A. What is the effect of enzyme concentration on enzyme activity? 1. Set up five beakers containing 40 ml of 3% hydrogen peroxide each. Measure and record the depth of the hydrogen peroxide in each beaker. 2. Dilute the enzyme as follows. Remember that the enzyme stock is 100 units/mL. Make each dilution in a separate beaker and label each: 100 units/ml = 20 ml 100 units/ml
80 units/ml = 12 ml 100 units/ml + 3 ml dH2O 50 units/ml = 10 ml 100 units/ml + 10 ml dH2O 20 units/ml = 3 ml 100 units/ml + 12 ml dH2O 0 units/ml = 20 ml dH2O 3. Test the reaction time for the enzyme solution at 100 units/ml 4. Repeat this procedure for each of the other enzyme dilutions 5. Perform five trials. Record your results. B. What is the effect of substrate concentration on enzyme activity? 1. Obtain a beaker of catalase at 100 units/ml 2. Dilute the substrate (hydrogen peroxide) as described below. Each dilution should be made in a separate, labeled beaker. Measure and record the depth of the hydrogen peroxide. 3.0% H2O2: 40 ml 3% H2O2 1.5% H2O2: 20 ml 3% H2O2 + 20 ml distilled water 0.75% H2O2: 10 ml 3% H2O2 + 30 ml distilled water 0.38% H2O2: 5 ml 3% H2O2 + 35 ml distilled water 0.0% H2O2 : 40 ml distilled water 3. Test the reaction time for 3% H2O2. 4. Repeat this procedure for each of the substrate dilutions. 5. Perform five trials. Record your results. C. What is the effect of pH on enzyme activity? 1. Obtain 1 beaker of 40 ml 1% H2O2. Measure and record the depth of the hydrogen peroxide. 2. Label 5 small beakers as follows: pH3, pH5, pH7, pH9, pH11 and dilute catalase into the appropriate beaker as directed below: pH 3: 5 mL catalase + 5 mL pH 3 Buffer pH 5: 5 mL catalase + 5 mL pH 5 Buffer pH 7: 5 mL catalase + 5 mL pH 7 Buffer pH 9: 5 mL catalase + 5 mL pH 9 Buffer pH 11: 5 mL catalase + 5 mL pH 11 Buffer 3. Test the reaction time at pH 3. 4. Repeat the procedure for each pH. 5. Perform five trials. Record your results. D. What is the effect of temperature on enzyme activity? 1. Set up an ice bath (0oC), a room temp water bath, a 37oC bath and a boiling water bath. 2. Place 5 ml of catalase at 100 units/ml in each of 4 test tubes. 3. Place 1 test tube in each of the water baths. 4. Place 40 ml 1% H2O2 in each of 4 beakers. 5. Measure and record the depth of the H2O2. 6. Place 1 beaker in the 0oC bath and leave the other 3 beakers at room temperature. This is necessary because heat will destroy the hydrogen peroxide. 7. Allow the catalase and substrate to incubate at each temperature for about 5 minutes, then test the reaction time at each temperature. Be sure to place the catalase from each temperature in the hydrogen peroxide of the appropriate temperature.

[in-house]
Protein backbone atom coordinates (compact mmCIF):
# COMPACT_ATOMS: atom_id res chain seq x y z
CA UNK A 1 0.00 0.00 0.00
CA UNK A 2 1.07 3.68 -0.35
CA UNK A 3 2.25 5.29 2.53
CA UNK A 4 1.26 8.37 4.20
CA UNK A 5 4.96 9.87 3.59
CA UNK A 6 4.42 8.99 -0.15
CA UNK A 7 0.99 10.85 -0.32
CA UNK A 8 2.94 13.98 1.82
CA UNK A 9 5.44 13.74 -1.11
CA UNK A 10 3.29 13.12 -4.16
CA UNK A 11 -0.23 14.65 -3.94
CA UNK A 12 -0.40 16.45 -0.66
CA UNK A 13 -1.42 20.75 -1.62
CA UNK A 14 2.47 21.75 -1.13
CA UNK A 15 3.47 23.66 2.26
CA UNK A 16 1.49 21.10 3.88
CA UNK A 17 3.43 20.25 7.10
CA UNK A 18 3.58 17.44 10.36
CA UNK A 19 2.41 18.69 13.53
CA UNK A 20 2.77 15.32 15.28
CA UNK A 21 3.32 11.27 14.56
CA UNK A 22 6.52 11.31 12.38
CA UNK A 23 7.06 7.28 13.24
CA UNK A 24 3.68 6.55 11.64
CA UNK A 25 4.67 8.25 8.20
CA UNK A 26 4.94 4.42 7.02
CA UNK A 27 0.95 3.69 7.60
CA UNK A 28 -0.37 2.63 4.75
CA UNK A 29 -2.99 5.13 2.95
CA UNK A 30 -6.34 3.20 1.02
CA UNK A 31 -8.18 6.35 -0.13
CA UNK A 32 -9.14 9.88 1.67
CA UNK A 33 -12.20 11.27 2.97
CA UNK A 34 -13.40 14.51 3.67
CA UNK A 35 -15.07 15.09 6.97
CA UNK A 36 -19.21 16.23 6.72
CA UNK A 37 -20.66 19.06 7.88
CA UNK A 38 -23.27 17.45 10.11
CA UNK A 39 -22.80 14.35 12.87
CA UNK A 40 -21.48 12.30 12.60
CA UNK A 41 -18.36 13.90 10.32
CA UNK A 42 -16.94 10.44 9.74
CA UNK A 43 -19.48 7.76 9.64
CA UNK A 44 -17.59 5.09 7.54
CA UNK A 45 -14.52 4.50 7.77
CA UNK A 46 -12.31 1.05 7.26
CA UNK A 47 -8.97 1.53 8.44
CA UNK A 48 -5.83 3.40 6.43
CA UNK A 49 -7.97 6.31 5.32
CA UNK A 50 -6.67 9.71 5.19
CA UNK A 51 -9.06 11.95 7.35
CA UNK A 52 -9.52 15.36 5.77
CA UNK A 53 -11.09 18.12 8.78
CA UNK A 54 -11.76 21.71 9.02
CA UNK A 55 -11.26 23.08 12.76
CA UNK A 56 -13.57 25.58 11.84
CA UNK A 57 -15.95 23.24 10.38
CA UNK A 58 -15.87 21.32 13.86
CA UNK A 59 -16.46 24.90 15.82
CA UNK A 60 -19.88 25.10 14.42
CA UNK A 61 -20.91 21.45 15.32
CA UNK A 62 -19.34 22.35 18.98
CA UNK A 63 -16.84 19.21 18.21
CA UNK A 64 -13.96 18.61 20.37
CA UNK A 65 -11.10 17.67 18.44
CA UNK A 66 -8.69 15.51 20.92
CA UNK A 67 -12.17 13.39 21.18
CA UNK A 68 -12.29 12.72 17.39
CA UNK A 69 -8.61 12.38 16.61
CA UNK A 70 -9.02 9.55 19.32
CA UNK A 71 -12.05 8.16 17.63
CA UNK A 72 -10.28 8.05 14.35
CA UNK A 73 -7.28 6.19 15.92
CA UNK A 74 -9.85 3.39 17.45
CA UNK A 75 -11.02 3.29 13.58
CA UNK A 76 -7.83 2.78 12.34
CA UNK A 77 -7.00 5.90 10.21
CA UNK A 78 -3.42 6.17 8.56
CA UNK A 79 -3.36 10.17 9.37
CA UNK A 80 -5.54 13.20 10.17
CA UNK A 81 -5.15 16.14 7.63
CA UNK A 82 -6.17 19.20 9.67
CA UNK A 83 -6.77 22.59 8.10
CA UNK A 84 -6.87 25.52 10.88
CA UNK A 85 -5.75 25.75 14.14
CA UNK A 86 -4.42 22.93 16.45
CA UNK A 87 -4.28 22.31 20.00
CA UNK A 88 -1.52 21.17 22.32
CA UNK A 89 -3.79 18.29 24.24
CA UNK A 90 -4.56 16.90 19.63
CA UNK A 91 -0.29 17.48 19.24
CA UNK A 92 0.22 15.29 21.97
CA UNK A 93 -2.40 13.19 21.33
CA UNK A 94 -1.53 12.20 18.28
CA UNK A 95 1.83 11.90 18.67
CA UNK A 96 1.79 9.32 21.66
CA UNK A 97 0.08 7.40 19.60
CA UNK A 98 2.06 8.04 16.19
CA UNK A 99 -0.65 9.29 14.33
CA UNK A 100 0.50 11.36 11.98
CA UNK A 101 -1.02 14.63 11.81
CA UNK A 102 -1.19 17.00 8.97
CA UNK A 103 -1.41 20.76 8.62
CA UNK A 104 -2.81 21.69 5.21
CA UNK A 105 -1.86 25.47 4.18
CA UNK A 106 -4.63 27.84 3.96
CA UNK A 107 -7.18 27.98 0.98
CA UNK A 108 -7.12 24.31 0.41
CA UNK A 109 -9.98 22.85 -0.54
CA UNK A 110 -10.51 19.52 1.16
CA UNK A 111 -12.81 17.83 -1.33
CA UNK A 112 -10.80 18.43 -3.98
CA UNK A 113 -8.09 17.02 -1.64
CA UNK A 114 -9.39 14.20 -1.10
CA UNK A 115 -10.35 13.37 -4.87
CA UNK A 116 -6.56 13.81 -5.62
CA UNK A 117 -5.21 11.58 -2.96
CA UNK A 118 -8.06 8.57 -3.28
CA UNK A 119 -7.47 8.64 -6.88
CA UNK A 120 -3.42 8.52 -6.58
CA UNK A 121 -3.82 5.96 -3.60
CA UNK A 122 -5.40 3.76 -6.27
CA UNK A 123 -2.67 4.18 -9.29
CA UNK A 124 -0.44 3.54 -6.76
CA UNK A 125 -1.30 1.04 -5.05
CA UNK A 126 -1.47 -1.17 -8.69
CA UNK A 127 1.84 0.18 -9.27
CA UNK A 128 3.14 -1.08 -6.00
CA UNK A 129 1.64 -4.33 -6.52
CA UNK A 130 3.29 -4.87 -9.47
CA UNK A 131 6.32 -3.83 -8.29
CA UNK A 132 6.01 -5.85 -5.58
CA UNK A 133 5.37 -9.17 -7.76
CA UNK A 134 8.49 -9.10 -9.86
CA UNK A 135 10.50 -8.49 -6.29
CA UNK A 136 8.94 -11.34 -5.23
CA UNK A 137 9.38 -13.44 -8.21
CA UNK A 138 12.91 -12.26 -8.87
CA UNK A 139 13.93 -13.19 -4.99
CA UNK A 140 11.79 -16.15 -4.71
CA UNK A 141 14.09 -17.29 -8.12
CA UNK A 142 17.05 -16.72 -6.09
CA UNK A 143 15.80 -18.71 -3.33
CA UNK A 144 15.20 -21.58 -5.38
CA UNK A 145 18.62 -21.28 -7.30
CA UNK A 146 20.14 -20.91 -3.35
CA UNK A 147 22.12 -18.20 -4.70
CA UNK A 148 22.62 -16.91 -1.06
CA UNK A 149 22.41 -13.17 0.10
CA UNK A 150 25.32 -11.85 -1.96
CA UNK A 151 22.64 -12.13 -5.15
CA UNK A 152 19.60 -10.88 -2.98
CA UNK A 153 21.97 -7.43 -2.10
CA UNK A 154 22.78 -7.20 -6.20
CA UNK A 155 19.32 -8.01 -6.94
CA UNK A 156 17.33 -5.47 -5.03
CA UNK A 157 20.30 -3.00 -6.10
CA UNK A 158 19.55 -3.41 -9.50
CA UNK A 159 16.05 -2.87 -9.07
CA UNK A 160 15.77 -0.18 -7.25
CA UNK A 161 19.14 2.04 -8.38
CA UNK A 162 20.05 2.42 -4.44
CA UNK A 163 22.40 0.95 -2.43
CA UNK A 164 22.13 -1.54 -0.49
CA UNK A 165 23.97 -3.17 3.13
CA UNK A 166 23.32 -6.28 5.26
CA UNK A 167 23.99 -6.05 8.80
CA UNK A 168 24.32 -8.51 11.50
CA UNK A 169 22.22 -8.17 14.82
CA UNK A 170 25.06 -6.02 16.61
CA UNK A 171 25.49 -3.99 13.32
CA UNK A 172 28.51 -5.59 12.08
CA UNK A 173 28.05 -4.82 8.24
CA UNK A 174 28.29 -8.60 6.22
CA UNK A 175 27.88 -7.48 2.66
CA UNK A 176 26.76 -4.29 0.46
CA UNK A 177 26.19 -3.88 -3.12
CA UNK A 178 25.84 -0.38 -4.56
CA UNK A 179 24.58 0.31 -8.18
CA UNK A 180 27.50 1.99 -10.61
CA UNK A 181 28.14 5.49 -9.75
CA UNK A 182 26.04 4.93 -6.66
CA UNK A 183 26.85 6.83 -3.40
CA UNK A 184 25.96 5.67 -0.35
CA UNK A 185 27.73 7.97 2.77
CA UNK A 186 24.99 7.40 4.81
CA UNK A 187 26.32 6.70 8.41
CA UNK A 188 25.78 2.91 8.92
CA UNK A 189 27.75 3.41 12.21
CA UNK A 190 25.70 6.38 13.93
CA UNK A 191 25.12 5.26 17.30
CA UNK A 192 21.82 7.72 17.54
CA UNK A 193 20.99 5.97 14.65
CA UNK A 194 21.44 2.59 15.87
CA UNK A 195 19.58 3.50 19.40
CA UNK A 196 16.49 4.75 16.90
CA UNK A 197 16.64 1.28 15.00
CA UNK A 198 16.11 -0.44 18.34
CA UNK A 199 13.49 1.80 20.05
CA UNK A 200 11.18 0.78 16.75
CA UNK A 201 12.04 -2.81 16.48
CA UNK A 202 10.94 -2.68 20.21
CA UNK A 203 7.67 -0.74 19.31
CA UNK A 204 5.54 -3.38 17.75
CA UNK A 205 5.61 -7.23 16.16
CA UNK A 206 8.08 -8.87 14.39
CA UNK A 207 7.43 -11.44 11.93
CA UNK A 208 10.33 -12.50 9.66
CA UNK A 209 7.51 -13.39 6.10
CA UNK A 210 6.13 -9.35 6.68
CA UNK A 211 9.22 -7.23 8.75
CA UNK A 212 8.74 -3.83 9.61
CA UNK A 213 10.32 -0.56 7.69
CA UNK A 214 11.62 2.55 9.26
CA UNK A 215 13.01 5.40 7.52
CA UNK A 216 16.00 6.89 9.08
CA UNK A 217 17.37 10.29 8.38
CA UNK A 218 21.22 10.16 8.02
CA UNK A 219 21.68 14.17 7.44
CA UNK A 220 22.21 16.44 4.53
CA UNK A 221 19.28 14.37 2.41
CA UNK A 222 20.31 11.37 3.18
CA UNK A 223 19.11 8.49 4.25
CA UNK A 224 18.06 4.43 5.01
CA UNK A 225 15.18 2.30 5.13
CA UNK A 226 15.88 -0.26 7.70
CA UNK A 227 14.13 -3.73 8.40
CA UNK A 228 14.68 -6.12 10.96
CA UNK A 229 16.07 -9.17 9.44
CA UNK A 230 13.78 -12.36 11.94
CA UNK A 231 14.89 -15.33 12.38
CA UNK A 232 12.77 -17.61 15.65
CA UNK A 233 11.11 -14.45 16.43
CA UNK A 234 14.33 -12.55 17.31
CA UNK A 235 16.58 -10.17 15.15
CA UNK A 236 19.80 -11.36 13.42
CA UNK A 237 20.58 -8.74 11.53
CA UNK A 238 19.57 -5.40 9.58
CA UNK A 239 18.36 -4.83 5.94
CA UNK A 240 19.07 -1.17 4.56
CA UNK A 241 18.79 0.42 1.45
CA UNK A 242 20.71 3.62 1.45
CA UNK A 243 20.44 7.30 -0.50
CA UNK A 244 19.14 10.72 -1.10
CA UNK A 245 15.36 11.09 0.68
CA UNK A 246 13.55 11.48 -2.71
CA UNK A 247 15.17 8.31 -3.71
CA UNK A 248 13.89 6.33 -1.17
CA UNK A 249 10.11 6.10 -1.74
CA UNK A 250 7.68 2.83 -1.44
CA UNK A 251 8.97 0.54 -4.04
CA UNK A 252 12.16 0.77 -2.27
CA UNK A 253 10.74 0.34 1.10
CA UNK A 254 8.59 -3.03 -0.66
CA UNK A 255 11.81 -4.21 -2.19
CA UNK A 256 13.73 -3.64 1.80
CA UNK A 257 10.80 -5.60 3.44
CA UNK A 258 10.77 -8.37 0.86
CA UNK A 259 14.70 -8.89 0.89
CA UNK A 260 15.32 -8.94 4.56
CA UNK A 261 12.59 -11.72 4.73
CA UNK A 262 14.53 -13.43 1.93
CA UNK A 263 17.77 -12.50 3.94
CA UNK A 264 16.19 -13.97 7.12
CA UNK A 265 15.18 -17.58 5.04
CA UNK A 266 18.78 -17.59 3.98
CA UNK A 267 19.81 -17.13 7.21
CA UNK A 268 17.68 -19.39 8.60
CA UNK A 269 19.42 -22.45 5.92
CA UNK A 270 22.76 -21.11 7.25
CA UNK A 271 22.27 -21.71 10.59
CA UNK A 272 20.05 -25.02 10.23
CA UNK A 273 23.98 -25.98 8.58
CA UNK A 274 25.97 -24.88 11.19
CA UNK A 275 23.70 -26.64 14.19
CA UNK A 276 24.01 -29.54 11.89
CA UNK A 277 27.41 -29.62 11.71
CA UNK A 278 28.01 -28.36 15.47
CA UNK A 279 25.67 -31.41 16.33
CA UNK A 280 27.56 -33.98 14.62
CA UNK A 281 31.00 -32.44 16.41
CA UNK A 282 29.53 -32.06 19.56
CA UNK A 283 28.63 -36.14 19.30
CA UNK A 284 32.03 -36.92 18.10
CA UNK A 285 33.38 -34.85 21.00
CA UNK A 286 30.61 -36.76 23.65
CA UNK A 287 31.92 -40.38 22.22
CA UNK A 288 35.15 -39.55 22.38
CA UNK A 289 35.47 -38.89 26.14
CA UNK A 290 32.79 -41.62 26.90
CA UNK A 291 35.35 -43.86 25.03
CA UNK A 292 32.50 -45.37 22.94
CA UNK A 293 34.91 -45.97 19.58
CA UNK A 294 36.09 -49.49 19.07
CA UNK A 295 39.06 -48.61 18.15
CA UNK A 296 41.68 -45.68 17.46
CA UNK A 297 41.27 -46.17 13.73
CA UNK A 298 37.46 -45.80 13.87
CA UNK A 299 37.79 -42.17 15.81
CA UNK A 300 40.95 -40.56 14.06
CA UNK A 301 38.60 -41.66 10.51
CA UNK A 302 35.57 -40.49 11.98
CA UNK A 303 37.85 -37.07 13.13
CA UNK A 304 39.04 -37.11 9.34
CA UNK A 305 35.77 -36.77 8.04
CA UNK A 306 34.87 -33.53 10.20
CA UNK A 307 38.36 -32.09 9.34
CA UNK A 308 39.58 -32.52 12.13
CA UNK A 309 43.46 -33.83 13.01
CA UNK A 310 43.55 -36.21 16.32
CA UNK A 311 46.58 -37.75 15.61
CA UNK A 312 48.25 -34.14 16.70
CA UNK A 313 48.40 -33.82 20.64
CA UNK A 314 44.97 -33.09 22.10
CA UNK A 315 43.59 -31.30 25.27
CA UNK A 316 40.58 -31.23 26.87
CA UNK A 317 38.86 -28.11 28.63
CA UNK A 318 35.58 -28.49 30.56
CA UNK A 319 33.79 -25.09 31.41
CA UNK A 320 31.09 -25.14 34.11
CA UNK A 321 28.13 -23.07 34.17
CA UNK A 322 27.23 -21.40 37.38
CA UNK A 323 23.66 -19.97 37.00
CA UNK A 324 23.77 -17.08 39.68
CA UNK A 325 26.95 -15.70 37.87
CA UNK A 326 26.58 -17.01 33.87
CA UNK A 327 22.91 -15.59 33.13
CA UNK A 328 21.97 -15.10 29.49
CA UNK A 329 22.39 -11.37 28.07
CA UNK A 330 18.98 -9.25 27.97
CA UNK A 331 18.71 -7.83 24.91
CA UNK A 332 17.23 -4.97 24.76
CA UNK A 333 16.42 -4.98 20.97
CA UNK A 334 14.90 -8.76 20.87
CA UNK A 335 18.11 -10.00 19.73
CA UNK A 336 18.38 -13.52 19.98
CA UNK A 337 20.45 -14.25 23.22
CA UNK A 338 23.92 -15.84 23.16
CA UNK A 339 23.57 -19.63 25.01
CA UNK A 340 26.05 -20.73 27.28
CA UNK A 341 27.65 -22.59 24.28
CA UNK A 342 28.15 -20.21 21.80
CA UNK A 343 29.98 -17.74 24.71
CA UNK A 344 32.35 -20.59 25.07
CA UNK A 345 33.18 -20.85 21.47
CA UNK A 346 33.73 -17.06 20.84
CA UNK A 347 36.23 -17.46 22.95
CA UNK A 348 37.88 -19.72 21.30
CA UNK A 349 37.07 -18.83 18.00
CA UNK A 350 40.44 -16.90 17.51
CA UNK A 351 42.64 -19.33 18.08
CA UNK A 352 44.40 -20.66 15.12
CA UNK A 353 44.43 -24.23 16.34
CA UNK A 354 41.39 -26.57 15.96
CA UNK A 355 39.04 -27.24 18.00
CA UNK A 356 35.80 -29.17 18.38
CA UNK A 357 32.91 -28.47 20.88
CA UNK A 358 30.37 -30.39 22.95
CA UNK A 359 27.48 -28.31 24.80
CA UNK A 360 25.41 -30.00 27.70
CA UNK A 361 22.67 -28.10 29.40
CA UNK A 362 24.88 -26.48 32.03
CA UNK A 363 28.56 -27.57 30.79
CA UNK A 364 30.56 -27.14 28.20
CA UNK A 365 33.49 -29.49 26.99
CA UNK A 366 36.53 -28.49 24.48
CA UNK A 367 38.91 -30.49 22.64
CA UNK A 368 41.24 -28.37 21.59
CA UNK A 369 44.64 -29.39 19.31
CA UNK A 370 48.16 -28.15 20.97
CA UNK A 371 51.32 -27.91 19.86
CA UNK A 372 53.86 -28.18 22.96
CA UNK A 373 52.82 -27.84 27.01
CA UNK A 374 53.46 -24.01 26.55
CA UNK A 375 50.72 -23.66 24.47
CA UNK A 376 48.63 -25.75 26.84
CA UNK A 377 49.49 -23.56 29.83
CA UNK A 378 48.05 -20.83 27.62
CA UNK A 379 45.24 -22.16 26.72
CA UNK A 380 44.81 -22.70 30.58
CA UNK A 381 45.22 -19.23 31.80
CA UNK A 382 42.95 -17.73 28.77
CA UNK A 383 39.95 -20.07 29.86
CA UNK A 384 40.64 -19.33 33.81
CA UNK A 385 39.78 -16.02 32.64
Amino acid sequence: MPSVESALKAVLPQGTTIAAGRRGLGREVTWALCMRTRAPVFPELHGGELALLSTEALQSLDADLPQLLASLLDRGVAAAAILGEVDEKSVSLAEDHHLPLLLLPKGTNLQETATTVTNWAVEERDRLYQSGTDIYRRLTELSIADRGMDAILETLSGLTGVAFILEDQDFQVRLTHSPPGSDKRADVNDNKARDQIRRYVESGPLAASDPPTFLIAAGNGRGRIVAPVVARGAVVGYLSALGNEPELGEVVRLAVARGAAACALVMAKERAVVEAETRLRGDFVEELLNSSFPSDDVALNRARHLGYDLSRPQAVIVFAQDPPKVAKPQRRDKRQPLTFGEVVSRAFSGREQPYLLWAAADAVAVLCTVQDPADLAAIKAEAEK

8. Use the second room temperature beaker of hydrogen peroxide for the boiled catalase. DO NOT BOIL HYDROGEN PEROXIDE! 9. Time how long it takes the filter to rise at each temperature. 10. Perform five trials. Record your results. Data and Results: For EACH variable the class investigated, use the AVERAGE rates from the class data to construct a graph of the independent variable vs. the dependent variable. In your discussion, be sure to address the effect of each factor.
Factors Affecting Enzyme Activity Introduction Hydrogen peroxide (H2O2) is a poisonous byproduct of metabolism that can damage cells if it is not removed. Catalase is an enzyme that speeds up the breakdown of hydrogen peroxide into water (H2O) and oxygen gas (O2). 2H2O2 ÿ 2H2O + O2 Remember that a catalyst is a substance that lowers the activation energy required for a chemical reaction, and therefore increases the rate of the reaction without being used up in the process. Catalase is an enzyme, a biological catalyst, for which hydrogen peroxide is the substrate. The assay system used in this lab consists of a small filter paper disc which is coated with the enzyme and then placed into a beaker of substrate (hydrogen peroxide). As the catalyst breaks down the hydrogen peroxide into water and oxygen gas, the bubbles of oxygen collect underneath the filter and make it rise to the surface of the hydrogen peroxide. The time it takes for the filter to rise is an indication of the rate of enzyme activity. Rate of enzyme activity = distance (depth of hydrogen peroxide in mm)/time (in sec). We will assume that each filter is coated with the same amount of catalase (except in the investigation of the effect of enzyme concentration on enzyme activity). We will use a solution of baker’s yeast as a source of the enzyme and we will arbitrarily set the concentration of the solution to 100 units/ml. Materials: catalase, hydrogen peroxide 3% and 1.0%, forceps, filter paper discs, water, ice, water baths, vials, marking pencils, stopwatch or timer Each group will investigate and report on two of the factors. Steps common to all parts of the investigation: 1. Using forceps, dip a filter paper disk (use the three hole punch to create disks of equal size) into the appropriate enzyme solution, then remove it and drain it quickly on a paper towel. Always swirl the enzyme solution before dipping the disks. 2. Place the disk into the beaker of hydrogen peroxide so that it sits on the bottom. When the disk touches the substrate solution, begin the timer and record the time required for the disk to rise to the surface. Remove the disk after it reaches the surface. (WHY?) 3. Perform 5 trials and record all your data. Calculate the average.